Author's note: Because my computer thought it would be funny to make me work more, Safari crashed when I uploaded the original draft of this.  As such, this is the second iteration of this specific paper.  I apologize that it isn't nearly as good as the first, but there is a moral to this story: save your drafts, folks! ~Rachel

          In the Cultural Life of Intellectual Properties: Authorship, Appropriation and the Law, Coombe (1998) examined the role of authorship and intellectual property vis a vis cultural appropriation within the framework of the law.  Specifically, Coombe (1998) used multiple cases of trademark, celebrity, logos and advertising to make the argument that law both engenders and endangers how different individuals, groups and cultures uses these signifiers as points of resistance.  Coombe (1998) argued that law has for too long thought of issues of trademarking, intellectual property rights and copywriting as being detached and/or abstracted from the concrete reality of the cultures and societies from which these laws were created.  Using a "critical cultural legal studies" framework that draws heavily from postmodern Anthropological studies, Coombe (1998) relatively successfully sought out to connect the abstractions of law to the concrete realities that it is applied to.  Within these connections of the abstract with the concrete, Coombe (1998) also dismantled the notion of the "Romantic author" with respect to art and Culture.  Throughout the book, Coombe (1998) continually made a persuasive case for creating " epistemic shift in our understanding of intellectual properties" (p. 39).
          There were several aspects of Coombe's (1998) overall argument that I found interesting.  There was one that I am specifically interested in examining closer: her interpretation of the prosthetic body within the public sphere.   Specifically, Coombe (1998) made the following observation: 
         Through the use of trademarks the bourgeois subject was able to secure privileges for his otherwise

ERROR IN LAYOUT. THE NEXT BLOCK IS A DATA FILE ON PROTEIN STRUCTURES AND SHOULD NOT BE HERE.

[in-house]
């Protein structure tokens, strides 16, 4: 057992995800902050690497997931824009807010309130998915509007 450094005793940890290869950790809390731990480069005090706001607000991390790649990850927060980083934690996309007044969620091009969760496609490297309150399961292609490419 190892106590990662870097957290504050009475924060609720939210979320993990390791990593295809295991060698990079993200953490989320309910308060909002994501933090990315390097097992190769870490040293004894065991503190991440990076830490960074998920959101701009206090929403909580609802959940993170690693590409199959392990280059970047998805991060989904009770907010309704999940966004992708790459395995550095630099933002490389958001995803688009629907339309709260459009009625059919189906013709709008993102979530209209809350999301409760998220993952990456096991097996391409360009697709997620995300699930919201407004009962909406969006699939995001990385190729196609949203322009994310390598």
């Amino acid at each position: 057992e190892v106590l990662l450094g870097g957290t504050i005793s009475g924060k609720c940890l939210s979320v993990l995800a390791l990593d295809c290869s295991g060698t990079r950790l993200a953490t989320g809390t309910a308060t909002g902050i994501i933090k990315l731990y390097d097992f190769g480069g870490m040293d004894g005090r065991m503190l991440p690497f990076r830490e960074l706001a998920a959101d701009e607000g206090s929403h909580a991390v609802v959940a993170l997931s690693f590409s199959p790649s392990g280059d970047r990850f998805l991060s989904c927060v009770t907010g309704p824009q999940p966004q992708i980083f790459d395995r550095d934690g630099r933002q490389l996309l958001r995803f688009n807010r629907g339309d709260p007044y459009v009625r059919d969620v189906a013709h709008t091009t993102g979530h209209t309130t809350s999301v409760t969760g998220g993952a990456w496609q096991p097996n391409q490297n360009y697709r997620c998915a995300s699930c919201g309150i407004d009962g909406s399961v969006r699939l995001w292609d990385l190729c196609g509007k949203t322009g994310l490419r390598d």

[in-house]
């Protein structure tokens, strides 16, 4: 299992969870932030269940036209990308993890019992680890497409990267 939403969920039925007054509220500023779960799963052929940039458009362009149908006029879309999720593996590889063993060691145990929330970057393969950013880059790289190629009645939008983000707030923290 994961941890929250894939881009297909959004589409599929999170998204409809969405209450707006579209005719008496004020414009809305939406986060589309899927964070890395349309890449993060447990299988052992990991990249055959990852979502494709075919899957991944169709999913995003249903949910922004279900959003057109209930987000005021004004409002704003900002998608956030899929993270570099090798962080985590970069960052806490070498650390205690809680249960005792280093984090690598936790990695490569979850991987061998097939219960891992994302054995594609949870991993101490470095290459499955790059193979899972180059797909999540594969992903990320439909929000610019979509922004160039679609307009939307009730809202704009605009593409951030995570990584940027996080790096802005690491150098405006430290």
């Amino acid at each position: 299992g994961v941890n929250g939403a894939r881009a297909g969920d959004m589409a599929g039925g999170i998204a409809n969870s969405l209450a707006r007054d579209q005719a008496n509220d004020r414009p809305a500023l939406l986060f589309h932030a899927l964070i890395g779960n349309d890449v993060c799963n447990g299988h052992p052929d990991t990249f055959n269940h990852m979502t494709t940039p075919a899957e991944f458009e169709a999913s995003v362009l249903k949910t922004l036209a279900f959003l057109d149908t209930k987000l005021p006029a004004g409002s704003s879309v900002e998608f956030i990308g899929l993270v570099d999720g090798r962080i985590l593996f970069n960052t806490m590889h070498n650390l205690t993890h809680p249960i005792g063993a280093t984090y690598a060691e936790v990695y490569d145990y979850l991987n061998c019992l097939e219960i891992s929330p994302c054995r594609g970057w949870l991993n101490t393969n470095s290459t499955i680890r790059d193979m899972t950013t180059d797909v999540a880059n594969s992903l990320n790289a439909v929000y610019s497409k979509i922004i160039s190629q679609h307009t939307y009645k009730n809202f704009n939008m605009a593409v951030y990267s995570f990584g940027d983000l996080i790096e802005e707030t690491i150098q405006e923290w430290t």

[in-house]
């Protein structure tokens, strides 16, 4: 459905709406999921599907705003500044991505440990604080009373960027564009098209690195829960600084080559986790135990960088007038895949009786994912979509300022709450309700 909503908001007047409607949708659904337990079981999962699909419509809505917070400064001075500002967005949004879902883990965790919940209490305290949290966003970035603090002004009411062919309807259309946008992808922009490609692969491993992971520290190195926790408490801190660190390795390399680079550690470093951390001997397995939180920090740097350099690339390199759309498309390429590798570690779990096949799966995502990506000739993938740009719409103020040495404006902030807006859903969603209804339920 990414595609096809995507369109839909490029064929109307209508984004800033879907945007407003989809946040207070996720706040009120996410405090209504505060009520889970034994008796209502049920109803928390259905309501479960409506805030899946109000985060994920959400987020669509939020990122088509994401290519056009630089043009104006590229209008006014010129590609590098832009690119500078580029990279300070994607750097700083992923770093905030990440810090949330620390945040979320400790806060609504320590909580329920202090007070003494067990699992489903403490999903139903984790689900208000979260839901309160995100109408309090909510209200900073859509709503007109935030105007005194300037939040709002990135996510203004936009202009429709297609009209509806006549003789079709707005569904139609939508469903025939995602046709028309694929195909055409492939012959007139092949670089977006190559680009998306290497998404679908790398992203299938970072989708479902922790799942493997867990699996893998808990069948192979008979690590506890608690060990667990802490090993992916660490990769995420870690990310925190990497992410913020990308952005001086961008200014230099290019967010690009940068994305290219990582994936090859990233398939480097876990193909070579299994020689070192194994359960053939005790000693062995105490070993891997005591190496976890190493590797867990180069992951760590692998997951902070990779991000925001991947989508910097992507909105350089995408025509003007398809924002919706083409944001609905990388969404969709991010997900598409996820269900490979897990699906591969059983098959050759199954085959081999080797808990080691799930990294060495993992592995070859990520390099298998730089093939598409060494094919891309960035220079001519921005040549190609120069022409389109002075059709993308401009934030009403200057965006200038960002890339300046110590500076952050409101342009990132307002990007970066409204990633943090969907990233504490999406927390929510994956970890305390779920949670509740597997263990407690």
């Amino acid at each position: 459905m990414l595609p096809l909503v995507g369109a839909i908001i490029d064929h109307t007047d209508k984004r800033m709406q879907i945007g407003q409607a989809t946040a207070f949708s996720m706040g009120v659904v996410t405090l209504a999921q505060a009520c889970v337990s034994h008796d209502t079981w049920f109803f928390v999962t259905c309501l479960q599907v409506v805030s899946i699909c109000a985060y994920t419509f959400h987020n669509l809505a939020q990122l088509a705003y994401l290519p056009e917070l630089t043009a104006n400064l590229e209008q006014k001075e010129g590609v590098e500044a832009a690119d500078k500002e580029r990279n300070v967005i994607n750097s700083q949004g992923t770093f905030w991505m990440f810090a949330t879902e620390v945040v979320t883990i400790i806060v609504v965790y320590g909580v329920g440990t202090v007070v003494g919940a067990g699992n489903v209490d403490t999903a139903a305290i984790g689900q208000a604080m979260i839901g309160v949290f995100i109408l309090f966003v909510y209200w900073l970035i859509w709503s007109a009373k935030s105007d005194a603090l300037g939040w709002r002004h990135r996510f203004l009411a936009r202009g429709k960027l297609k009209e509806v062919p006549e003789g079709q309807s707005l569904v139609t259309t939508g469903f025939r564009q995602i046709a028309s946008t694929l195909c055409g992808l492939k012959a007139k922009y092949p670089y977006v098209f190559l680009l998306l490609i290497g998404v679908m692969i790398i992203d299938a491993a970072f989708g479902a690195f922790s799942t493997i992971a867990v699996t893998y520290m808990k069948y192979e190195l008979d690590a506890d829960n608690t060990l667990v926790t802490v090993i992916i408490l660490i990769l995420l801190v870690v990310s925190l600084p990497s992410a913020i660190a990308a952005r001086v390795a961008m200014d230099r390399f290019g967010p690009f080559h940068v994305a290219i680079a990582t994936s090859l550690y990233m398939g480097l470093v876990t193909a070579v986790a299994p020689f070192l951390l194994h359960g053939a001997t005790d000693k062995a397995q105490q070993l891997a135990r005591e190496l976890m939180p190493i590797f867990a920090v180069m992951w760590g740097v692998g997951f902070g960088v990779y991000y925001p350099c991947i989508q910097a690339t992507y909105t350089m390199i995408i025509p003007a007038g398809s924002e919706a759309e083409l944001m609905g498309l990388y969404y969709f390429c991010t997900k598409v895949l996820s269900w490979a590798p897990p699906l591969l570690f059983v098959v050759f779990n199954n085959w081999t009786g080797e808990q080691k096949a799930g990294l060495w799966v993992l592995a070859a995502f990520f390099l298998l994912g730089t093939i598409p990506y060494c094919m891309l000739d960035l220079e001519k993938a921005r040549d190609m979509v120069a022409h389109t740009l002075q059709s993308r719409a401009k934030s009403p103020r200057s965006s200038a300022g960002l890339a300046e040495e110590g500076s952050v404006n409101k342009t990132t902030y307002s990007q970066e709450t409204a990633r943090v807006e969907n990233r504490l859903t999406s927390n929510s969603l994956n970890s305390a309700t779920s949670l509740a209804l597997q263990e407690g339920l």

unmarked identity, provided that he marked his prosthetic self with a recognizable signs of distinction;       
         commercial privilege might be marked by the corporeal indicia of publicly recognizable social others. (p. 
It is interesting to note that Coombe (1998) is relying heavily (to borrow her term) on Berlant's conceptualization of the prosthetic body.  However, in Coombe's (1998) inclusion of Berlant's concept of the prosthetic body, there was the exclusion of Warner's (1992) own conceptualization of the prosthetic body.  In Warner's (1990) articulation of the prosthetic body, rather than the body being seen as something that is to be used to secure privilege through specific marking, it can actually be seen as a "blank slate" of sorts.  Specifically, Warner (1990) referred to the use of text as a prosthetic body where all of the marks of whiteness, maleness and heterosexuality that would exclude those who did not have them were rendered "invisible."  Therefore, those who were Othered were able to enter the public sphere as an equal to everyone else.  This interpretation of the prosthetic body has once again gained salience within the virtual realms of the Internet.
        This critique of Berlant via Coombe's (1998) conceptualization of the prosthetic body is incorrect or misguided, but rather as a way to help strengthen Coombe's own point that often meanings, authorship and appropriations are contextually bound and unstable.  For Coombe (1998) the concept of the prosthetic body as a tool for the bourgeois is contextually appropriate for her argument.  For my own research on the formation of identities within the virtual realm, Warner's (1990) concept of the prosthetic body being a blank slate is contextually appropriate.  In the end, this departure of conceptual meaning within different contexts proves Coombe's (1998) point that there needs to be a concrete reality check for the abstractions of law. 

For discussion:

1. In chapter two, Coombe (1998) discusses how prosocial interactions between celebrities and their multiple authors create ruptures within the dominant discourses surrounding the performativity of gender and sexuality.  What other examples can we think of (beyond camp and pastiche) where individuals have reappropriated a celebrity as a means of rupturing gender and/or sexual norms within society?

2.  Coombe (1998) pointed out that the laws surrounding the exclusive property rights of celebrities will create a stagnation for future generations of performers and artists.  Specifically using Madonna as an example, Coombe (1998) details the ways in which Madonna as the performer is created from a bricolage of previous stars and icons that came before her.  However, since Madonna has now copyrighted and trademarked every part of her image, future performers will be limited in how they can appropriate what was already appropriated by Madonna.  My question however, is then how do performers like Lady Gaga, who amongst other images and icons, has drawn heavily from Madonna able to get away with her celebrity while other performers get sued?


Coombe, R. (1998). The cultural life of intellectual properties: Authorship, appropriation, and the law. Durham, NC: Duke University Press.

Warner, M. (1990). The letters of the republic: Publication and the public sphere in eighteenth-century America. Cambridge, MA: Harvard University Press.

Warner, M. (1992). The mass public and the mass subject. In C. Calhoun (Ed.), Habermas and the public sphere. Cambridge, MA: Massachusetts Institute of Technology Press.

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